How exactly do you work with a writing partner? Give us a quick day by day.

It really depends on whether we’re outlining, drafting or revising. When outlining we work together very closely.  We talk, go on walks, pace the living room and really hash out the story on our feet.  Lots of pacing & gesturing is involved.  Then one of us takes the lead on moving from a very detailed written treatment into a rough draft.  One of us will work as long as we can, until we get stuck or burned out, then pass it off.  I don’t know how people do it alone.  When we revise we work in tandem again.  We both make a notes pass on the page and then work through the piece in chunks handing it back & forth or sometimes even sitting together at the keyboard as we work through sections.  We also sometimes record working conversations so that whoever is drafting has a good record of how we discussed a certain scene or chapter.  This is really helpful because I have an acting background and often create dialogue sections out loud. Once we are in late drafts, we sometimes argue over exact word choice or even the placement of a comma.  The key to this system working is that we agree on the tone & voice we’re aiming for at the very beginning of the process.

The Season is just so vividly TEXAN and is definitely in and of itself an antagonist force in the story.  Did you experience any of that world growing up? Were you a debutant?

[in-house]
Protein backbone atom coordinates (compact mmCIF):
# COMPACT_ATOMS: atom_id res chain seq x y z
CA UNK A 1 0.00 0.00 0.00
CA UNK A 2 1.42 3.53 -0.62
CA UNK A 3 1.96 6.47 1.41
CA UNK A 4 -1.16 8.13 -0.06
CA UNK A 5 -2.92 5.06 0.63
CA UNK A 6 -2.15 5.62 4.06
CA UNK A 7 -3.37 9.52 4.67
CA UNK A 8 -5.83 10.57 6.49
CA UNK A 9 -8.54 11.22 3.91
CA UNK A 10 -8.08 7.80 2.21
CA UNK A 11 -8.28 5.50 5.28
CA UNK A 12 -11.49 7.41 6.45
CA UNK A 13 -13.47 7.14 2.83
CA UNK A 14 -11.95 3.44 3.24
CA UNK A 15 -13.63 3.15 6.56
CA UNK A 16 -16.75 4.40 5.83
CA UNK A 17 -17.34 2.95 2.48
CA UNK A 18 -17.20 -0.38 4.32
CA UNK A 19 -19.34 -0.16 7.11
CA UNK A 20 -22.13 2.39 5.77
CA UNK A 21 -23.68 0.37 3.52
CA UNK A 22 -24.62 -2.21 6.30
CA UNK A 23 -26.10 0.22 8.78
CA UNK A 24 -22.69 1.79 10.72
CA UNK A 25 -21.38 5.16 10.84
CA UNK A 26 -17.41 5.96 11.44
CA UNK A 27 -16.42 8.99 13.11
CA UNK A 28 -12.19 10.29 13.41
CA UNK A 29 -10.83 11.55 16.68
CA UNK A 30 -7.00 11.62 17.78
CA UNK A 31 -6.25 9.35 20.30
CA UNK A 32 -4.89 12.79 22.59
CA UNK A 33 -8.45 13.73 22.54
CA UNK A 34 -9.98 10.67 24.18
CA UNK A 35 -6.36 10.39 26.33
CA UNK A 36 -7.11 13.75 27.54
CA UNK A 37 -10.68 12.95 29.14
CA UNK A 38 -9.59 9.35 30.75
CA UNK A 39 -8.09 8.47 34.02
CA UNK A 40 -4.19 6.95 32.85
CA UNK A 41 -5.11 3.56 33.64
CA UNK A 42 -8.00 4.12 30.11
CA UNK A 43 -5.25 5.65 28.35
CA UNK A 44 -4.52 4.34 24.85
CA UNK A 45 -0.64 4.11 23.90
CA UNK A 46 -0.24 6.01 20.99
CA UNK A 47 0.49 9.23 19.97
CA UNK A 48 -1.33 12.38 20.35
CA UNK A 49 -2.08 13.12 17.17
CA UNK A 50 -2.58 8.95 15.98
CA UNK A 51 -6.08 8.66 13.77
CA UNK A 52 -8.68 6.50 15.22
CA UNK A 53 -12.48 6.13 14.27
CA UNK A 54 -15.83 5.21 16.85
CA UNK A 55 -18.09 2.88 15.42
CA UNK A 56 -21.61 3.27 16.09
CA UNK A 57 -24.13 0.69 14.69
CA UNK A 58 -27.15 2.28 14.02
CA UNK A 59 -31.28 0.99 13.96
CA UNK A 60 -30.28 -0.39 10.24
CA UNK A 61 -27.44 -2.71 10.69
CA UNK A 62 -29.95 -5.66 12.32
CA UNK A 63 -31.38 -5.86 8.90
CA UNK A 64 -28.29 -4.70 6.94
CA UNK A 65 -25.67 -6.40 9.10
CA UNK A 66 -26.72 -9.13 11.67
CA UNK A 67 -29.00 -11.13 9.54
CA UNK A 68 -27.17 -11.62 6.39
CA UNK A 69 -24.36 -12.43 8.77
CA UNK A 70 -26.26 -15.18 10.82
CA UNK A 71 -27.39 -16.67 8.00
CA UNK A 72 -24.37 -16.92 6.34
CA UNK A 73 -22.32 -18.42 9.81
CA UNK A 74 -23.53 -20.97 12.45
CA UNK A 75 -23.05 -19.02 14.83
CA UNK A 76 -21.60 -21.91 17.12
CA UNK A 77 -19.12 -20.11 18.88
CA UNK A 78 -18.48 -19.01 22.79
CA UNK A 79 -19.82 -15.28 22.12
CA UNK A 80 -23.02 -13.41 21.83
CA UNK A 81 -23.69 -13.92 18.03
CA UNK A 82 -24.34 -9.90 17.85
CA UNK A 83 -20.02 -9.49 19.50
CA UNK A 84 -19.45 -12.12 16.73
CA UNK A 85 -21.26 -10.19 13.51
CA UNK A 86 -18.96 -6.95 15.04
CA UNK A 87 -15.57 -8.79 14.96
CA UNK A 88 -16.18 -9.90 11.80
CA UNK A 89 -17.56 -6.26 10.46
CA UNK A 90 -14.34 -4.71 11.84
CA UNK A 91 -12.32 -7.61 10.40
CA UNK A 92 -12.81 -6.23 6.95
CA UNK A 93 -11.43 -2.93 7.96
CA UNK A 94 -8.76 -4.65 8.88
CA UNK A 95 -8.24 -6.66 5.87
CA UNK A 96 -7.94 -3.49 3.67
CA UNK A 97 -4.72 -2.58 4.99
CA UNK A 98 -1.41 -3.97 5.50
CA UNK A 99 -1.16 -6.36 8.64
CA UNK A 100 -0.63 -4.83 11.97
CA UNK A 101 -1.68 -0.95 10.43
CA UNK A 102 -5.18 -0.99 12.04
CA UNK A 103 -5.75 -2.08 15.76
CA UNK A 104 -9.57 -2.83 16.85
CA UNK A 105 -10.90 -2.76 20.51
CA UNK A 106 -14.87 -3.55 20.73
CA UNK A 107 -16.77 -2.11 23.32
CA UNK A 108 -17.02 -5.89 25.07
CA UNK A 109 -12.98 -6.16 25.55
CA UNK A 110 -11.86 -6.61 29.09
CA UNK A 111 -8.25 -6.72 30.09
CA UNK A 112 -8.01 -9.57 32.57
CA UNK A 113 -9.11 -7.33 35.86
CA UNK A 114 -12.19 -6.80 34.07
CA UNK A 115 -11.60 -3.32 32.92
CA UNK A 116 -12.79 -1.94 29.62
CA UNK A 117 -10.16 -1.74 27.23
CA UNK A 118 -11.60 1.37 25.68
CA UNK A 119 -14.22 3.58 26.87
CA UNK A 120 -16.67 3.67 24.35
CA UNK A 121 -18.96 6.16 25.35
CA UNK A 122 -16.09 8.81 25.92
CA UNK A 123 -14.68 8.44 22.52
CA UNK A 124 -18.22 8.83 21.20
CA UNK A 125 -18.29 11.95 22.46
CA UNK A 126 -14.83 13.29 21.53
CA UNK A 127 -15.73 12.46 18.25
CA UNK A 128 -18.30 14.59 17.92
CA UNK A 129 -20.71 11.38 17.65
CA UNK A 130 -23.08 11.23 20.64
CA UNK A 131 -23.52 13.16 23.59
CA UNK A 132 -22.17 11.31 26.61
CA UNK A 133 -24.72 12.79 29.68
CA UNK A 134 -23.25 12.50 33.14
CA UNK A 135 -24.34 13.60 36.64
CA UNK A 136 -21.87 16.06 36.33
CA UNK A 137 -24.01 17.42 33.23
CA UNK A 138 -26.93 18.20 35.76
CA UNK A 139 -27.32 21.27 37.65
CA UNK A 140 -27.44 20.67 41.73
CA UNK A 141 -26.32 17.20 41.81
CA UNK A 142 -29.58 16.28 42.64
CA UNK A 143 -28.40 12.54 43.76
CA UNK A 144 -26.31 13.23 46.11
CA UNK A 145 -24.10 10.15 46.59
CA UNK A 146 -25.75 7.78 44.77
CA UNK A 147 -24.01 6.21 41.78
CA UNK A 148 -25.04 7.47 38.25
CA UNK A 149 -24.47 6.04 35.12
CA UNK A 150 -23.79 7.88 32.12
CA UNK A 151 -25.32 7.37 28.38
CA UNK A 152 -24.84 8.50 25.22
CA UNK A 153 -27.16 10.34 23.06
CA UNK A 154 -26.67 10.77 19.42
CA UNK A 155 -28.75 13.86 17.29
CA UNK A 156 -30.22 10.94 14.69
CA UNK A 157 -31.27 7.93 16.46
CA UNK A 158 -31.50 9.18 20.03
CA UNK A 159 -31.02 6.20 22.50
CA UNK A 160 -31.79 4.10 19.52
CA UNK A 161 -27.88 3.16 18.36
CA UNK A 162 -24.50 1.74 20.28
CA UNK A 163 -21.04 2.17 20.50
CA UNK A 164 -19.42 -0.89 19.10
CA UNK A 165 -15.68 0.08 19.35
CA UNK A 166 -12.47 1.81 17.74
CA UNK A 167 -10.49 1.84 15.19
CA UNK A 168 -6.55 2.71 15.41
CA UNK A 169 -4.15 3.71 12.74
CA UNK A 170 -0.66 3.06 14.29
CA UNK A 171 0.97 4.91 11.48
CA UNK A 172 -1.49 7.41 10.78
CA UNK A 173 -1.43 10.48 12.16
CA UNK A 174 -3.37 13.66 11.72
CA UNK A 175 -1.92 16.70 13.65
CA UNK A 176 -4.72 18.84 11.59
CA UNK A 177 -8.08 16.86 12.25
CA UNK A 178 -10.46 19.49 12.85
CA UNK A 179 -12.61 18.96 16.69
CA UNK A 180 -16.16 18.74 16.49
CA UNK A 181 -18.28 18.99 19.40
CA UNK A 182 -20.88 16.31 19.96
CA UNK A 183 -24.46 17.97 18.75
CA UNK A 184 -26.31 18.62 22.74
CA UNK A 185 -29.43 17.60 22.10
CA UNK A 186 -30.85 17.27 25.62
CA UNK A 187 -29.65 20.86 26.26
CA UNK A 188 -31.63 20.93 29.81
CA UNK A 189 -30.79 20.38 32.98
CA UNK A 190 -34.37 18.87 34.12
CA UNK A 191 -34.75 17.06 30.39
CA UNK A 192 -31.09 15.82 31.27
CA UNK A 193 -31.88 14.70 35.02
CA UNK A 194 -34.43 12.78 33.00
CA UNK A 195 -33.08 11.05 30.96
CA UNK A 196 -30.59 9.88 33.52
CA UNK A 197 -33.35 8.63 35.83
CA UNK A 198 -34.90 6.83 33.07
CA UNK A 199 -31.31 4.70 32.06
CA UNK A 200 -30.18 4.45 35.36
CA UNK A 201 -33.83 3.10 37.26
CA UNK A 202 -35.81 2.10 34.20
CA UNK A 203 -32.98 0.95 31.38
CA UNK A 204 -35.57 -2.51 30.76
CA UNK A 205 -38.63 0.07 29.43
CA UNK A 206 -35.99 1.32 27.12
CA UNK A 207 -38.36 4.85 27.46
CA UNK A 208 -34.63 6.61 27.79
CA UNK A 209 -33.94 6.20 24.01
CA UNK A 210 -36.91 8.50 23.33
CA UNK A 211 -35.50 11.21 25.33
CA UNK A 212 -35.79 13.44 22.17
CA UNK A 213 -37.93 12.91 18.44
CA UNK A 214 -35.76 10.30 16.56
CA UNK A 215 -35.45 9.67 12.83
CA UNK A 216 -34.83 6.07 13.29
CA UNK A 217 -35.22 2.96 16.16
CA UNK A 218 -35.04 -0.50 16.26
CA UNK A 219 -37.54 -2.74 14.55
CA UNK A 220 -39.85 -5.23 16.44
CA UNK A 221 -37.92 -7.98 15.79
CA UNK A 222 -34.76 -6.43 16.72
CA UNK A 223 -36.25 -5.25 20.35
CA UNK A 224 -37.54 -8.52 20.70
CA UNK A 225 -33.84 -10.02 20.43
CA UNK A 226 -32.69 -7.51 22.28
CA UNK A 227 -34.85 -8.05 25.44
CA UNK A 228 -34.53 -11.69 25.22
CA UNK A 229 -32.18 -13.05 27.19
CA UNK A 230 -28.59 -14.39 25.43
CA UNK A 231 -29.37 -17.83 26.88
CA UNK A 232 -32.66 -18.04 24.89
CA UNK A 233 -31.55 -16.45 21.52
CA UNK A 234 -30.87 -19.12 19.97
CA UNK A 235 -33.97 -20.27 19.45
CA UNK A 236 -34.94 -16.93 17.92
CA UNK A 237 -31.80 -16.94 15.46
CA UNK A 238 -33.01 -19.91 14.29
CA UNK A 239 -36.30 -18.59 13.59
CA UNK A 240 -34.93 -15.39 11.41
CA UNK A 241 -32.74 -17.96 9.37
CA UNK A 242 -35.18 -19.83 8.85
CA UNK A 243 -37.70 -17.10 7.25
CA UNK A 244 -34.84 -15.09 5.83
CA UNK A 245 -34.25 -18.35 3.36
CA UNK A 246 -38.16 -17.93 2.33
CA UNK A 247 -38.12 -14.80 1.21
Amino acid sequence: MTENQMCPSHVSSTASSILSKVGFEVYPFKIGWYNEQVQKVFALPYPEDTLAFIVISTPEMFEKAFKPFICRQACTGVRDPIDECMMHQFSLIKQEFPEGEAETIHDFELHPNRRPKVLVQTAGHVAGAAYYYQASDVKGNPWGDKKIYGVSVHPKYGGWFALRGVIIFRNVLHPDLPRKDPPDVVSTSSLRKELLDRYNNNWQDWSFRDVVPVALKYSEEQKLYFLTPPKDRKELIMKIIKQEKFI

We both grew up in Texas so we know that world very well. It’s funny, but Stephen is actually the one with the Texas debutante pedigree!  His generation & branch of the family eschewed that world, but his grandmothers, mother, aunts & cousins are all Dallas Debs. Three out of four of my grandparents grew up as Texas sharecroppers and I was raised in the middle class suburbs, so going to Thanksgiving dinner at Stephen’s Aunt’s or lunch at his grandmother’s country club was a nerve-wracking & other-worldly experience.

For The Season we drew from Stephen’s knowledge of that world and my discomfort in it! Like most good little Texan girls of an era, I DID attend Louinda’s Dance & Charm School for a year or two. Yes, really. So while I might not have known what fork to use or been comfortable being served by maids, I could at least sit like a lady and be polite.  It’s worth noting that I left Louinda’s to play soccer.

I absolutely LOVED The Season, particularly as the story is based on the sublime Pride and Prejudice, did you go into this with the idea to do a retelling?

We absolutely did! The concept from the very beginning was “Pride & Prejudice in the world of Texas Debutantes.”  Being from the film world, we often think in loglines.  From there we started trying to determine who those Austen characters would be in the modern world. Once we landed on making our Elizabeth Bennett a jock, and the family struggling ranchers, we were off to the races.  We used the P&P plot as a loose guide throughout, but were always willing to step off that path whenever it felt necessary to the modern setting & characters.